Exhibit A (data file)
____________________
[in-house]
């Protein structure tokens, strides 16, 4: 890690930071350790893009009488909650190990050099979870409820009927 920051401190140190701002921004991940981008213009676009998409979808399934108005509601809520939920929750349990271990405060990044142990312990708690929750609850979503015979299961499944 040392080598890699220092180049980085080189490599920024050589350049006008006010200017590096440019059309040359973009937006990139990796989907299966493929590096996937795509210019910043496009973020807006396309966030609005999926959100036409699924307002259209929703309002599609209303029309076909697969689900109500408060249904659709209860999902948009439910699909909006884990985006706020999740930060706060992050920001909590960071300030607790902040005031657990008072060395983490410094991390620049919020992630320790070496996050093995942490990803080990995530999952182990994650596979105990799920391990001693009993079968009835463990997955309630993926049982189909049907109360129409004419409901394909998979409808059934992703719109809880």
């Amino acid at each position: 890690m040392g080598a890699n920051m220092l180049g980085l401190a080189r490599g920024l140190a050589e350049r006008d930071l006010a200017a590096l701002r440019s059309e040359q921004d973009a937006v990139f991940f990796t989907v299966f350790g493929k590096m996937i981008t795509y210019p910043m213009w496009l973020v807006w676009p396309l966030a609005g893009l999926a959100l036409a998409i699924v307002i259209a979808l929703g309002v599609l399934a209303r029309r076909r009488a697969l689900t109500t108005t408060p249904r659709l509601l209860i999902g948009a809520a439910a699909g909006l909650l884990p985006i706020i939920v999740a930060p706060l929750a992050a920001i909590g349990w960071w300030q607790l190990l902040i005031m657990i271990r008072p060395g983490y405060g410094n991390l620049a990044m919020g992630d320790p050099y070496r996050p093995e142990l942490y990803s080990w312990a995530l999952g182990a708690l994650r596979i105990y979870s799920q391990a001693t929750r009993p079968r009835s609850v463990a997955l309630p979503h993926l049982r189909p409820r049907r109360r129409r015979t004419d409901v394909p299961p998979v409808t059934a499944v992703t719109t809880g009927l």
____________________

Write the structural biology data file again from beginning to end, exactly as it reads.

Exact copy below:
[in-house]
């Protein structure tokens, strides 16, 4: 890690930071350790893009009488909650190990050099979870409820009927 920051401190140190701002921004991940981008213009676009998409979808399934108005509601809520939920929750349990271990405060990044142990312990708690929750609850979503015979299961499944 040392080598890699220092180049980085080189490599920024050589350049006008006010200017590096440019059309040359973009937006990139990796989907299966493929590096996937795509210019910043496009973020807006396309966030609005999926959100036409699924307002259209929703309002599609209303029309076909697969689900109500408060249904659709209860999902948009439910699909909006884990985006706020999740930060706060992050920001909590960071300030607790902040005031657990008072060395983490410094991390620049919020992630320790070496996050093995942490990803080990995530999952182990994650596979105990799920391990001693009993079968009835463990997955309630993926049982189909049907109360129409004419409901394909998979409808059934992703719109809880």
């Amino acid at each position: 890690m040392g080598a890699n920051m220092l180049g980085l401190a080189r490599g920024l140190a050589e350049r006008d930071l006010a200017a590096l701002r440019s059309e040359q921004d973009a937006v990139f991940f990796t989907v299966f350790g493929k590096m996937i981008t795509y210019p910043m213009w496009l973020v807006w676009p396309l966030a609005g893009l999926a959100l036409a998409i699924v307002i259209a979808l929703g309002v599609l399934a209303r029309r076909r009488a697969l689900t109500t108005t408060p249904r659709l509601l209860i999902g948009a809520a439910a699909g909006l909650l884990p985006i706020i939920v999740a930060p706060l929750a992050a920001i909590g349990w960071w300030q607790l190990l902040i005031m657990i271990r008072p060395g983490y405060g410094n991390l620049a990044m919020g992630d320790p050099y070496r996050p093995e142990l942490y990803s080990w312990a995530l999952g182990a708690l994650r596979i105990y979870s799920q391990a001693t929750r009993p079968r009835s609850v463990a997955l309630p979503h993926l049982r189909p409820r049907r109360r129409r015979t004419d409901v394909p299961p998979v409808t059934a499944v992703t719109t809880g009927l």